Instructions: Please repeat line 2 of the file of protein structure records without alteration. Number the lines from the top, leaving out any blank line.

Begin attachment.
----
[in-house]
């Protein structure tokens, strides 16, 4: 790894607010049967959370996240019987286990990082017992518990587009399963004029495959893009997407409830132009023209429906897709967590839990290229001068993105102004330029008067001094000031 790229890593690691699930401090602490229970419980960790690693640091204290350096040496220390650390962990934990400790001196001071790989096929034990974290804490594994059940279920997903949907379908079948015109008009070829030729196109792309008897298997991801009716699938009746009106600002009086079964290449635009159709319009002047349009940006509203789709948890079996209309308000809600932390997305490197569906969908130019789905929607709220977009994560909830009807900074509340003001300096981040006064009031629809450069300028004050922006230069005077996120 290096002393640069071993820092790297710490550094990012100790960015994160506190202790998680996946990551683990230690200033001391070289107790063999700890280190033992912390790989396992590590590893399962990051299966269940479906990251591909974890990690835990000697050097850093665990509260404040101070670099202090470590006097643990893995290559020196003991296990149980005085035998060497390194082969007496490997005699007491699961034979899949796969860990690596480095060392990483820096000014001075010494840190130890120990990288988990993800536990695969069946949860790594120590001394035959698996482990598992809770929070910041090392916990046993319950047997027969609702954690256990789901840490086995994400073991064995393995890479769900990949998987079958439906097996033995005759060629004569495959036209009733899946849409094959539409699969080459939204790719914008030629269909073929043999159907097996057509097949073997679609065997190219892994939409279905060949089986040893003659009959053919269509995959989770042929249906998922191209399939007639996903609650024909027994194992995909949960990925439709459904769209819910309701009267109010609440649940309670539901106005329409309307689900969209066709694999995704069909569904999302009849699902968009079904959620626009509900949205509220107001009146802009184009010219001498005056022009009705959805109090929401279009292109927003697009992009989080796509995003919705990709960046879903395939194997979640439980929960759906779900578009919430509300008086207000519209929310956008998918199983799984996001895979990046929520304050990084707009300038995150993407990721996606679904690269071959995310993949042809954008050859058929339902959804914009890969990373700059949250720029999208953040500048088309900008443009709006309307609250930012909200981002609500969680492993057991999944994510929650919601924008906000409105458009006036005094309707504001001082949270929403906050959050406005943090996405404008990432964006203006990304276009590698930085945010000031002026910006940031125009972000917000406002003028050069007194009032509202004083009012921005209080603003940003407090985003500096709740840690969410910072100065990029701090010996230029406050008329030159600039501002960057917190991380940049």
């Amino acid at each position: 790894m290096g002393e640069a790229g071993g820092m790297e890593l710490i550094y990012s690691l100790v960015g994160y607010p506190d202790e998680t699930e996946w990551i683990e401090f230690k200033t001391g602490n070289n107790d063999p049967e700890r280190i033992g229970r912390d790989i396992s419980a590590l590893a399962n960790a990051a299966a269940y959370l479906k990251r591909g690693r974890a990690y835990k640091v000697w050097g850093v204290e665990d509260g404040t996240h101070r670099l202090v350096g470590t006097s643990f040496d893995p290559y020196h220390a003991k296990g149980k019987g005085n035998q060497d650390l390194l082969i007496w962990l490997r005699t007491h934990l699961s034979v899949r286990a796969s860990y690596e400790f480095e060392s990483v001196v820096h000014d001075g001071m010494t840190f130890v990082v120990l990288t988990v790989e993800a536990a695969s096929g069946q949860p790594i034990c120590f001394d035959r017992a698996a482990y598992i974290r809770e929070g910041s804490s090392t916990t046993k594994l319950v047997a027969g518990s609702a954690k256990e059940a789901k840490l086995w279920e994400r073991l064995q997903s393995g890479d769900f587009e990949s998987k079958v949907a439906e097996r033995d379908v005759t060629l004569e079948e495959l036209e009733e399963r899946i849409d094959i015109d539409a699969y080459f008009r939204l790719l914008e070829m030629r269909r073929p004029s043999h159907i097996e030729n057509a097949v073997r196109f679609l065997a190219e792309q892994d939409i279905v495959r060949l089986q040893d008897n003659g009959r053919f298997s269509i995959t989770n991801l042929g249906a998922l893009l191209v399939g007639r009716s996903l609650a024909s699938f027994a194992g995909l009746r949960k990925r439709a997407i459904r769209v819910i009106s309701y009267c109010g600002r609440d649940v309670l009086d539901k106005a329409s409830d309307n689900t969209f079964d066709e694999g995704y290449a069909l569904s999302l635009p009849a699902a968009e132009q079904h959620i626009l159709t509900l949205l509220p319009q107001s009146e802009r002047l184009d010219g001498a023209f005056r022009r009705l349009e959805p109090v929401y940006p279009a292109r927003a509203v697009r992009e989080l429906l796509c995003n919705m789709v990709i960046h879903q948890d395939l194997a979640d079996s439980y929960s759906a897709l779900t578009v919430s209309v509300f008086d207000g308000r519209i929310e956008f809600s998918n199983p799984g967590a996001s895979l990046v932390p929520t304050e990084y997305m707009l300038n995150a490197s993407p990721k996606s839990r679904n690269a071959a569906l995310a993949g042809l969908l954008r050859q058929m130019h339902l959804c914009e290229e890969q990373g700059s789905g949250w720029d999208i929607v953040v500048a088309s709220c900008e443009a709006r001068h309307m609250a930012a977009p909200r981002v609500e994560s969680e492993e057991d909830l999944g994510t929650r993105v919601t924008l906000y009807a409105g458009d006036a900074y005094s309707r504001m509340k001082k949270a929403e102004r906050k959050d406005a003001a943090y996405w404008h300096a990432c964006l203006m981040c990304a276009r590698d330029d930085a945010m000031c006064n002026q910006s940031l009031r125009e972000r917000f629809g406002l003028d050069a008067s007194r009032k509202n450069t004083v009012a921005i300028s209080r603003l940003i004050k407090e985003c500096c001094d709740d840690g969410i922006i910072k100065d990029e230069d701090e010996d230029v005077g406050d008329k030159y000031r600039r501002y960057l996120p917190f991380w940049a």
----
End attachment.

């Protein structure tokens, strides 16, 4: 790894607010049967959370996240019987286990990082017992518990587009399963004029495959893009997407409830132009023209429906897709967590839990290229001068993105102004330029008067001094000031 790229890593690691699930401090602490229970419980960790690693640091204290350096040496220390650390962990934990400790001196001071790989096929034990974290804490594994059940279920997903949907379908079948015109008009070829030729196109792309008897298997991801009716699938009746009106600002009086079964290449635009159709319009002047349009940006509203789709948890079996209309308000809600932390997305490197569906969908130019789905929607709220977009994560909830009807900074509340003001300096981040006064009031629809450069300028004050922006230069005077996120 290096002393640069071993820092790297710490550094990012100790960015994160506190202790998680996946990551683990230690200033001391070289107790063999700890280190033992912390790989396992590590590893399962990051299966269940479906990251591909974890990690835990000697050097850093665990509260404040101070670099202090470590006097643990893995290559020196003991296990149980005085035998060497390194082969007496490997005699007491699961034979899949796969860990690596480095060392990483820096000014001075010494840190130890120990990288988990993800536990695969069946949860790594120590001394035959698996482990598992809770929070910041090392916990046993319950047997027969609702954690256990789901840490086995994400073991064995393995890479769900990949998987079958439906097996033995005759060629004569495959036209009733899946849409094959539409699969080459939204790719914008030629269909073929043999159907097996057509097949073997679609065997190219892994939409279905060949089986040893003659009959053919269509995959989770042929249906998922191209399939007639996903609650024909027994194992995909949960990925439709459904769209819910309701009267109010609440649940309670539901106005329409309307689900969209066709694999995704069909569904999302009849699902968009079904959620626009509900949205509220107001009146802009184009010219001498005056022009009705959805109090929401279009292109927003697009992009989080796509995003919705990709960046879903395939194997979640439980929960759906779900578009919430509300008086207000519209929310956008998918199983799984996001895979990046929520304050990084707009300038995150993407990721996606679904690269071959995310993949042809954008050859058929339902959804914009890969990373700059949250720029999208953040500048088309900008443009709006309307609250930012909200981002609500969680492993057991999944994510929650919601924008906000409105458009006036005094309707504001001082949270929403906050959050406005943090996405404008990432964006203006990304276009590698930085945010000031002026910006940031125009972000917000406002003028050069007194009032509202004083009012921005209080603003940003407090985003500096709740840690969410910072100065990029701090010996230029406050008329030159600039501002960057917190991380940049």